CURRALL, Frederick/Fred

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The following records have been discerned for Private Frederick 'Fred' Currall by Jennifer Layne for the BHCARA British Home Child Registry.

Warwickshire, England, Marriages and Banns, 1754-1910
Name: Ada Carrall (Spinster)
Spouse Name: Albert Steadman
Marriage or Bann Date: 6 Mar 1898
Event Type: Bann
Parish: Kingsbury

Library and Archives Canada
Item: Frederick CUTTALL
Given Name(s): Frederick
Surname: CUTTALL
Age: 11
Gender: M
Port of Departure: Liverpool
Date of Departure: 1905-06-20
Port of Arrival: Halifax
Date of Arrival: 1905-07-01
Year of Arrival: 1905
Party: Middlemore Homes
Destination: Fairview Home, Halifax, Nova Scotia
Comments: 142 children from Middlemore's Childrens Immigration Homes, Birmingham, England, to the Lower Provinces of Canada
Type of Records: Passenger Lists
Microfilm Reel Number: T-499
Children travelling together: H05AA
Source: Library and Archives Canada
Reference: RG 76 C1b
Item Number: 58322

1911 English Census records place the family of Ada (37) and Albert Steadman (37) at 4 Rose Place New Spring Street, Birmingham, Warwickshire, England.  In residence were Alice (11), Lilly (4), Lizzie (6) and Fred Steadman (18).  Albert Steadman is noted as deaf and dumb, he works at labour and cementing.  Fred Steadman is noted as 18 years of age and works as a caster, possibly of brass, the record is written over.

It is possible that 'Fred Steadman' is a son from a previous marriage from Albert Steadman, as Ada Carrall might have had Fred and Howard illegitimately, and they were definitely born before the marriage in 1898.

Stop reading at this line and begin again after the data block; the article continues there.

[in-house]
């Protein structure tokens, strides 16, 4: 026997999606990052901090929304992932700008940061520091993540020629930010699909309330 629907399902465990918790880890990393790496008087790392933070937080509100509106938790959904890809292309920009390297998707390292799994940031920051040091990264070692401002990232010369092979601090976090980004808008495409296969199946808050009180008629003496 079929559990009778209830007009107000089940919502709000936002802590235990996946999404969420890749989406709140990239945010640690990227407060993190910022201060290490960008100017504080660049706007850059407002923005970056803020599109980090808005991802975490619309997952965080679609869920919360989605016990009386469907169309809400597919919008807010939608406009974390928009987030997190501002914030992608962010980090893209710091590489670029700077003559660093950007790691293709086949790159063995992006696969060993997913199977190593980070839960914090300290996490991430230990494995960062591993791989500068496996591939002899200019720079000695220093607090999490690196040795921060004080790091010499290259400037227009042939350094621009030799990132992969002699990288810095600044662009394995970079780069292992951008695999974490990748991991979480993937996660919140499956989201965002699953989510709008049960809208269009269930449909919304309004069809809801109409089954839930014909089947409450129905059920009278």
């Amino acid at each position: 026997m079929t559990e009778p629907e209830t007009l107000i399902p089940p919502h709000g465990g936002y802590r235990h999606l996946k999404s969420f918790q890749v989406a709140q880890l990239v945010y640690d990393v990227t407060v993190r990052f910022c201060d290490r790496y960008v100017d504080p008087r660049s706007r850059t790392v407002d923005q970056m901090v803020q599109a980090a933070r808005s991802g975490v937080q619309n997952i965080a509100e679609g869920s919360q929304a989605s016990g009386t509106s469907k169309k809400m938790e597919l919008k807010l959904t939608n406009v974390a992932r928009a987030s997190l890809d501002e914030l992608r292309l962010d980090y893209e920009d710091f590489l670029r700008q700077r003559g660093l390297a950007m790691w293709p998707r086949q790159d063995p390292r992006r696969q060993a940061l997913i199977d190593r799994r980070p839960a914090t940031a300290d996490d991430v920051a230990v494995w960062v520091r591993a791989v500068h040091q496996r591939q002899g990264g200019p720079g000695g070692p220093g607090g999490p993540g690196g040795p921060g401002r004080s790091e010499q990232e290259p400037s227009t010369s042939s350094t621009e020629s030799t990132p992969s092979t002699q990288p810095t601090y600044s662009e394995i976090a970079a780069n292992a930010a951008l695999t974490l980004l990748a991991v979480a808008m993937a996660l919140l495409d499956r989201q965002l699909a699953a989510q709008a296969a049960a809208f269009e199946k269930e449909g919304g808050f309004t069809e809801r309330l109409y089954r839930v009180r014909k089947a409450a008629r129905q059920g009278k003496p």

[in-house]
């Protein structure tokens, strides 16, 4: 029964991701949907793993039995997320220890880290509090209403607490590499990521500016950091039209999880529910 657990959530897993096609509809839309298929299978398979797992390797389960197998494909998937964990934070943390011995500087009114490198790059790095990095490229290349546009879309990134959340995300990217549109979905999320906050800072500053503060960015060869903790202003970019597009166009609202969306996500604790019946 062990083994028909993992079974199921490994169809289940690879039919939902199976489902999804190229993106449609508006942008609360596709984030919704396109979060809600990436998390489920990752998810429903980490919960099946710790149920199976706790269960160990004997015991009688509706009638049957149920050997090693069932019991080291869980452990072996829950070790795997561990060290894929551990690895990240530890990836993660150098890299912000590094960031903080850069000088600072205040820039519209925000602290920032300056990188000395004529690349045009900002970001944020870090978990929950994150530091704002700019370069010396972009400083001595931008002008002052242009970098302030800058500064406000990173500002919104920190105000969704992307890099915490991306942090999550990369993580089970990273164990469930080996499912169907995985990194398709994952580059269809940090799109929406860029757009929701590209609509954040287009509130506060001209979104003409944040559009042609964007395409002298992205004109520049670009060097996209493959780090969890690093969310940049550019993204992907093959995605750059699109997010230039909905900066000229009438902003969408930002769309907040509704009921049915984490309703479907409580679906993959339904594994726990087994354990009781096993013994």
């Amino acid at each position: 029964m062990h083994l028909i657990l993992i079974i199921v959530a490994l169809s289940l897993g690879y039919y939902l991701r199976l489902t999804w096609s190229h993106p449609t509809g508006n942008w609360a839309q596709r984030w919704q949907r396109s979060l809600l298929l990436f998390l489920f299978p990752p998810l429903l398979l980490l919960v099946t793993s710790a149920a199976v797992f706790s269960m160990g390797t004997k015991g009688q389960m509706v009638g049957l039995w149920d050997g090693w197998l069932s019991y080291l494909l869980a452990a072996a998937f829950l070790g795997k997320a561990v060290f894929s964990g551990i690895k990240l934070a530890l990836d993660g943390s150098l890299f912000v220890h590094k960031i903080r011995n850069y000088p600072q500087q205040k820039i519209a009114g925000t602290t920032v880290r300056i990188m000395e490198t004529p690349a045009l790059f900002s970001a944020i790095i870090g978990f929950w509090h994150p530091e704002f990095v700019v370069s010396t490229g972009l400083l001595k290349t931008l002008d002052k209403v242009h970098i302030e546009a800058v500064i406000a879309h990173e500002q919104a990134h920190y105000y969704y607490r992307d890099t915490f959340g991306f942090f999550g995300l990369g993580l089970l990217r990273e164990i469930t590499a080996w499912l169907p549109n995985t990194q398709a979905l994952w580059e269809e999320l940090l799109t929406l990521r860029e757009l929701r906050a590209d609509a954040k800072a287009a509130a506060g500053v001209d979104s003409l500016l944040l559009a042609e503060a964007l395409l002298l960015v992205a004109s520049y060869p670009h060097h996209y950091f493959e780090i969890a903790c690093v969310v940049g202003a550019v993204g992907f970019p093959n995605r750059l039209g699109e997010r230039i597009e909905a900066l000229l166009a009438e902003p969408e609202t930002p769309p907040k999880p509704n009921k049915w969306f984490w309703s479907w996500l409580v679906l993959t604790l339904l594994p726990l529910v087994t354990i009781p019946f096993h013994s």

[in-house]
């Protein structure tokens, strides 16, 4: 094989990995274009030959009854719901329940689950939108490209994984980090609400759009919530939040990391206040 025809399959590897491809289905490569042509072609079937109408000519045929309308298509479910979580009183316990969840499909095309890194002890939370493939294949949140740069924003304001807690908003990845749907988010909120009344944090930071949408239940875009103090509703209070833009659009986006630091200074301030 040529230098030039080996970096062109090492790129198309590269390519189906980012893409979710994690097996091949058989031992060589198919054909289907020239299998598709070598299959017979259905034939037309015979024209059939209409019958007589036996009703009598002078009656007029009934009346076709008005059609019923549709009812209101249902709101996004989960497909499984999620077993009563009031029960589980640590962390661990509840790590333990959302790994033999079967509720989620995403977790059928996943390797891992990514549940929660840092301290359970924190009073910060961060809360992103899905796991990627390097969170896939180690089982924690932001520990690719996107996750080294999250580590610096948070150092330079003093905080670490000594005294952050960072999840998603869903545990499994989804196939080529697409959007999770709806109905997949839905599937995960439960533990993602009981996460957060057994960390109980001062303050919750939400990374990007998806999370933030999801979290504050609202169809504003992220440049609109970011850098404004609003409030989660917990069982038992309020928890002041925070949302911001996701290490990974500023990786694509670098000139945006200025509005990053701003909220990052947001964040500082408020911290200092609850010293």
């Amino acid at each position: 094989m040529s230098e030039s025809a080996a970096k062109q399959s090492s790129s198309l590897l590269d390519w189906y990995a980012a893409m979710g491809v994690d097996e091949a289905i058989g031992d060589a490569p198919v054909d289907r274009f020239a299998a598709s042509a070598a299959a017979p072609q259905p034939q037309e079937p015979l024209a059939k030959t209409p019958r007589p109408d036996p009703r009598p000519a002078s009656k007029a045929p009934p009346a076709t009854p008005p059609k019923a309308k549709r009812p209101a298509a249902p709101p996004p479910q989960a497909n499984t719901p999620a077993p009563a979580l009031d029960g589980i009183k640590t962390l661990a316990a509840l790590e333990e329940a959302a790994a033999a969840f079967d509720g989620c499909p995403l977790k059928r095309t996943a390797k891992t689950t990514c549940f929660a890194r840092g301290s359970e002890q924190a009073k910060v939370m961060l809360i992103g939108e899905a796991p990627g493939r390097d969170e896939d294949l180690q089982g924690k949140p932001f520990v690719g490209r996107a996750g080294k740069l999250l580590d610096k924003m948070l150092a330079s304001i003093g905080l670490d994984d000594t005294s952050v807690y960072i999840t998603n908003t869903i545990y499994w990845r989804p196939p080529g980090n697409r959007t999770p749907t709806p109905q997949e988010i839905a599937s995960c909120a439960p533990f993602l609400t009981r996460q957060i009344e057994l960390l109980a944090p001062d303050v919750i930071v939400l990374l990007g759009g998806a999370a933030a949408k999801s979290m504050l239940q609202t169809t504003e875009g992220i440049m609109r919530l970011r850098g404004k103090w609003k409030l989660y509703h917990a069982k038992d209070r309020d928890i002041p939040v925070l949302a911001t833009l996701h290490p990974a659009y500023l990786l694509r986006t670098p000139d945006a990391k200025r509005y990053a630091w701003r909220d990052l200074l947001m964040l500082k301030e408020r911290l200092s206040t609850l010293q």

Attestation papers were signed 3 Nov 1914 in Montreal, Quebec.  Fred Currall was born 25 May 1892 in Birmingham, England.  He was a Sailor by trade.  His Next of Kin was his Mother, Mrs. Steathman of No. 4 Bk, 38 Newspring Street of Birmingham, England.  5'4" in height with grey eyes and light brown hair, he had a Canadian Merchant Marine flag on his left forearm and hand.  His religion was noted as Church of England.

Commonwealth War Graves Registers and Circumstances of Casualty states that Fred Died of Wounds after accidentally being hit by friendly fire.  At about 8am on 6 Jun 1918 he was on guard duty at Battery Headquarters when an enemy aeroplane which had been flying over was being fired upon by the artillery and machine guns.  Shortly after Private Currall was hit in the back by a bullet which was thought to be from one of 'our own' machine guns which was firing out of range.  He was immediately attended to and evacuated to No. 42 Casualty Clearing Station where he later succumbed to his wound.  The bullet pierced his back and penetrated his abdomen.  The incident report noted he was standing facing enemy lines when he was struck.  An additional accounts noted by Private Ernest Hopper, Service No. 838524 and Private Patrick McGee, Service No. 56013 who was the only person with Fred at the time of his wounding. He was buried in Aubigny Communal Cemetery Extension, Aubigny-en-Artois, Nord Pas de Calais, France.  Plot: IV. L. 34.

Next of Kin was noted as his Mother, Mrs. Ada Steadman of 4 Block, 38 New Spring Street, Birmingham, England.  His family had the phrase 'O rest in the Lord' inscribed on his grave stone.

Find A Grave Memorial# 56153010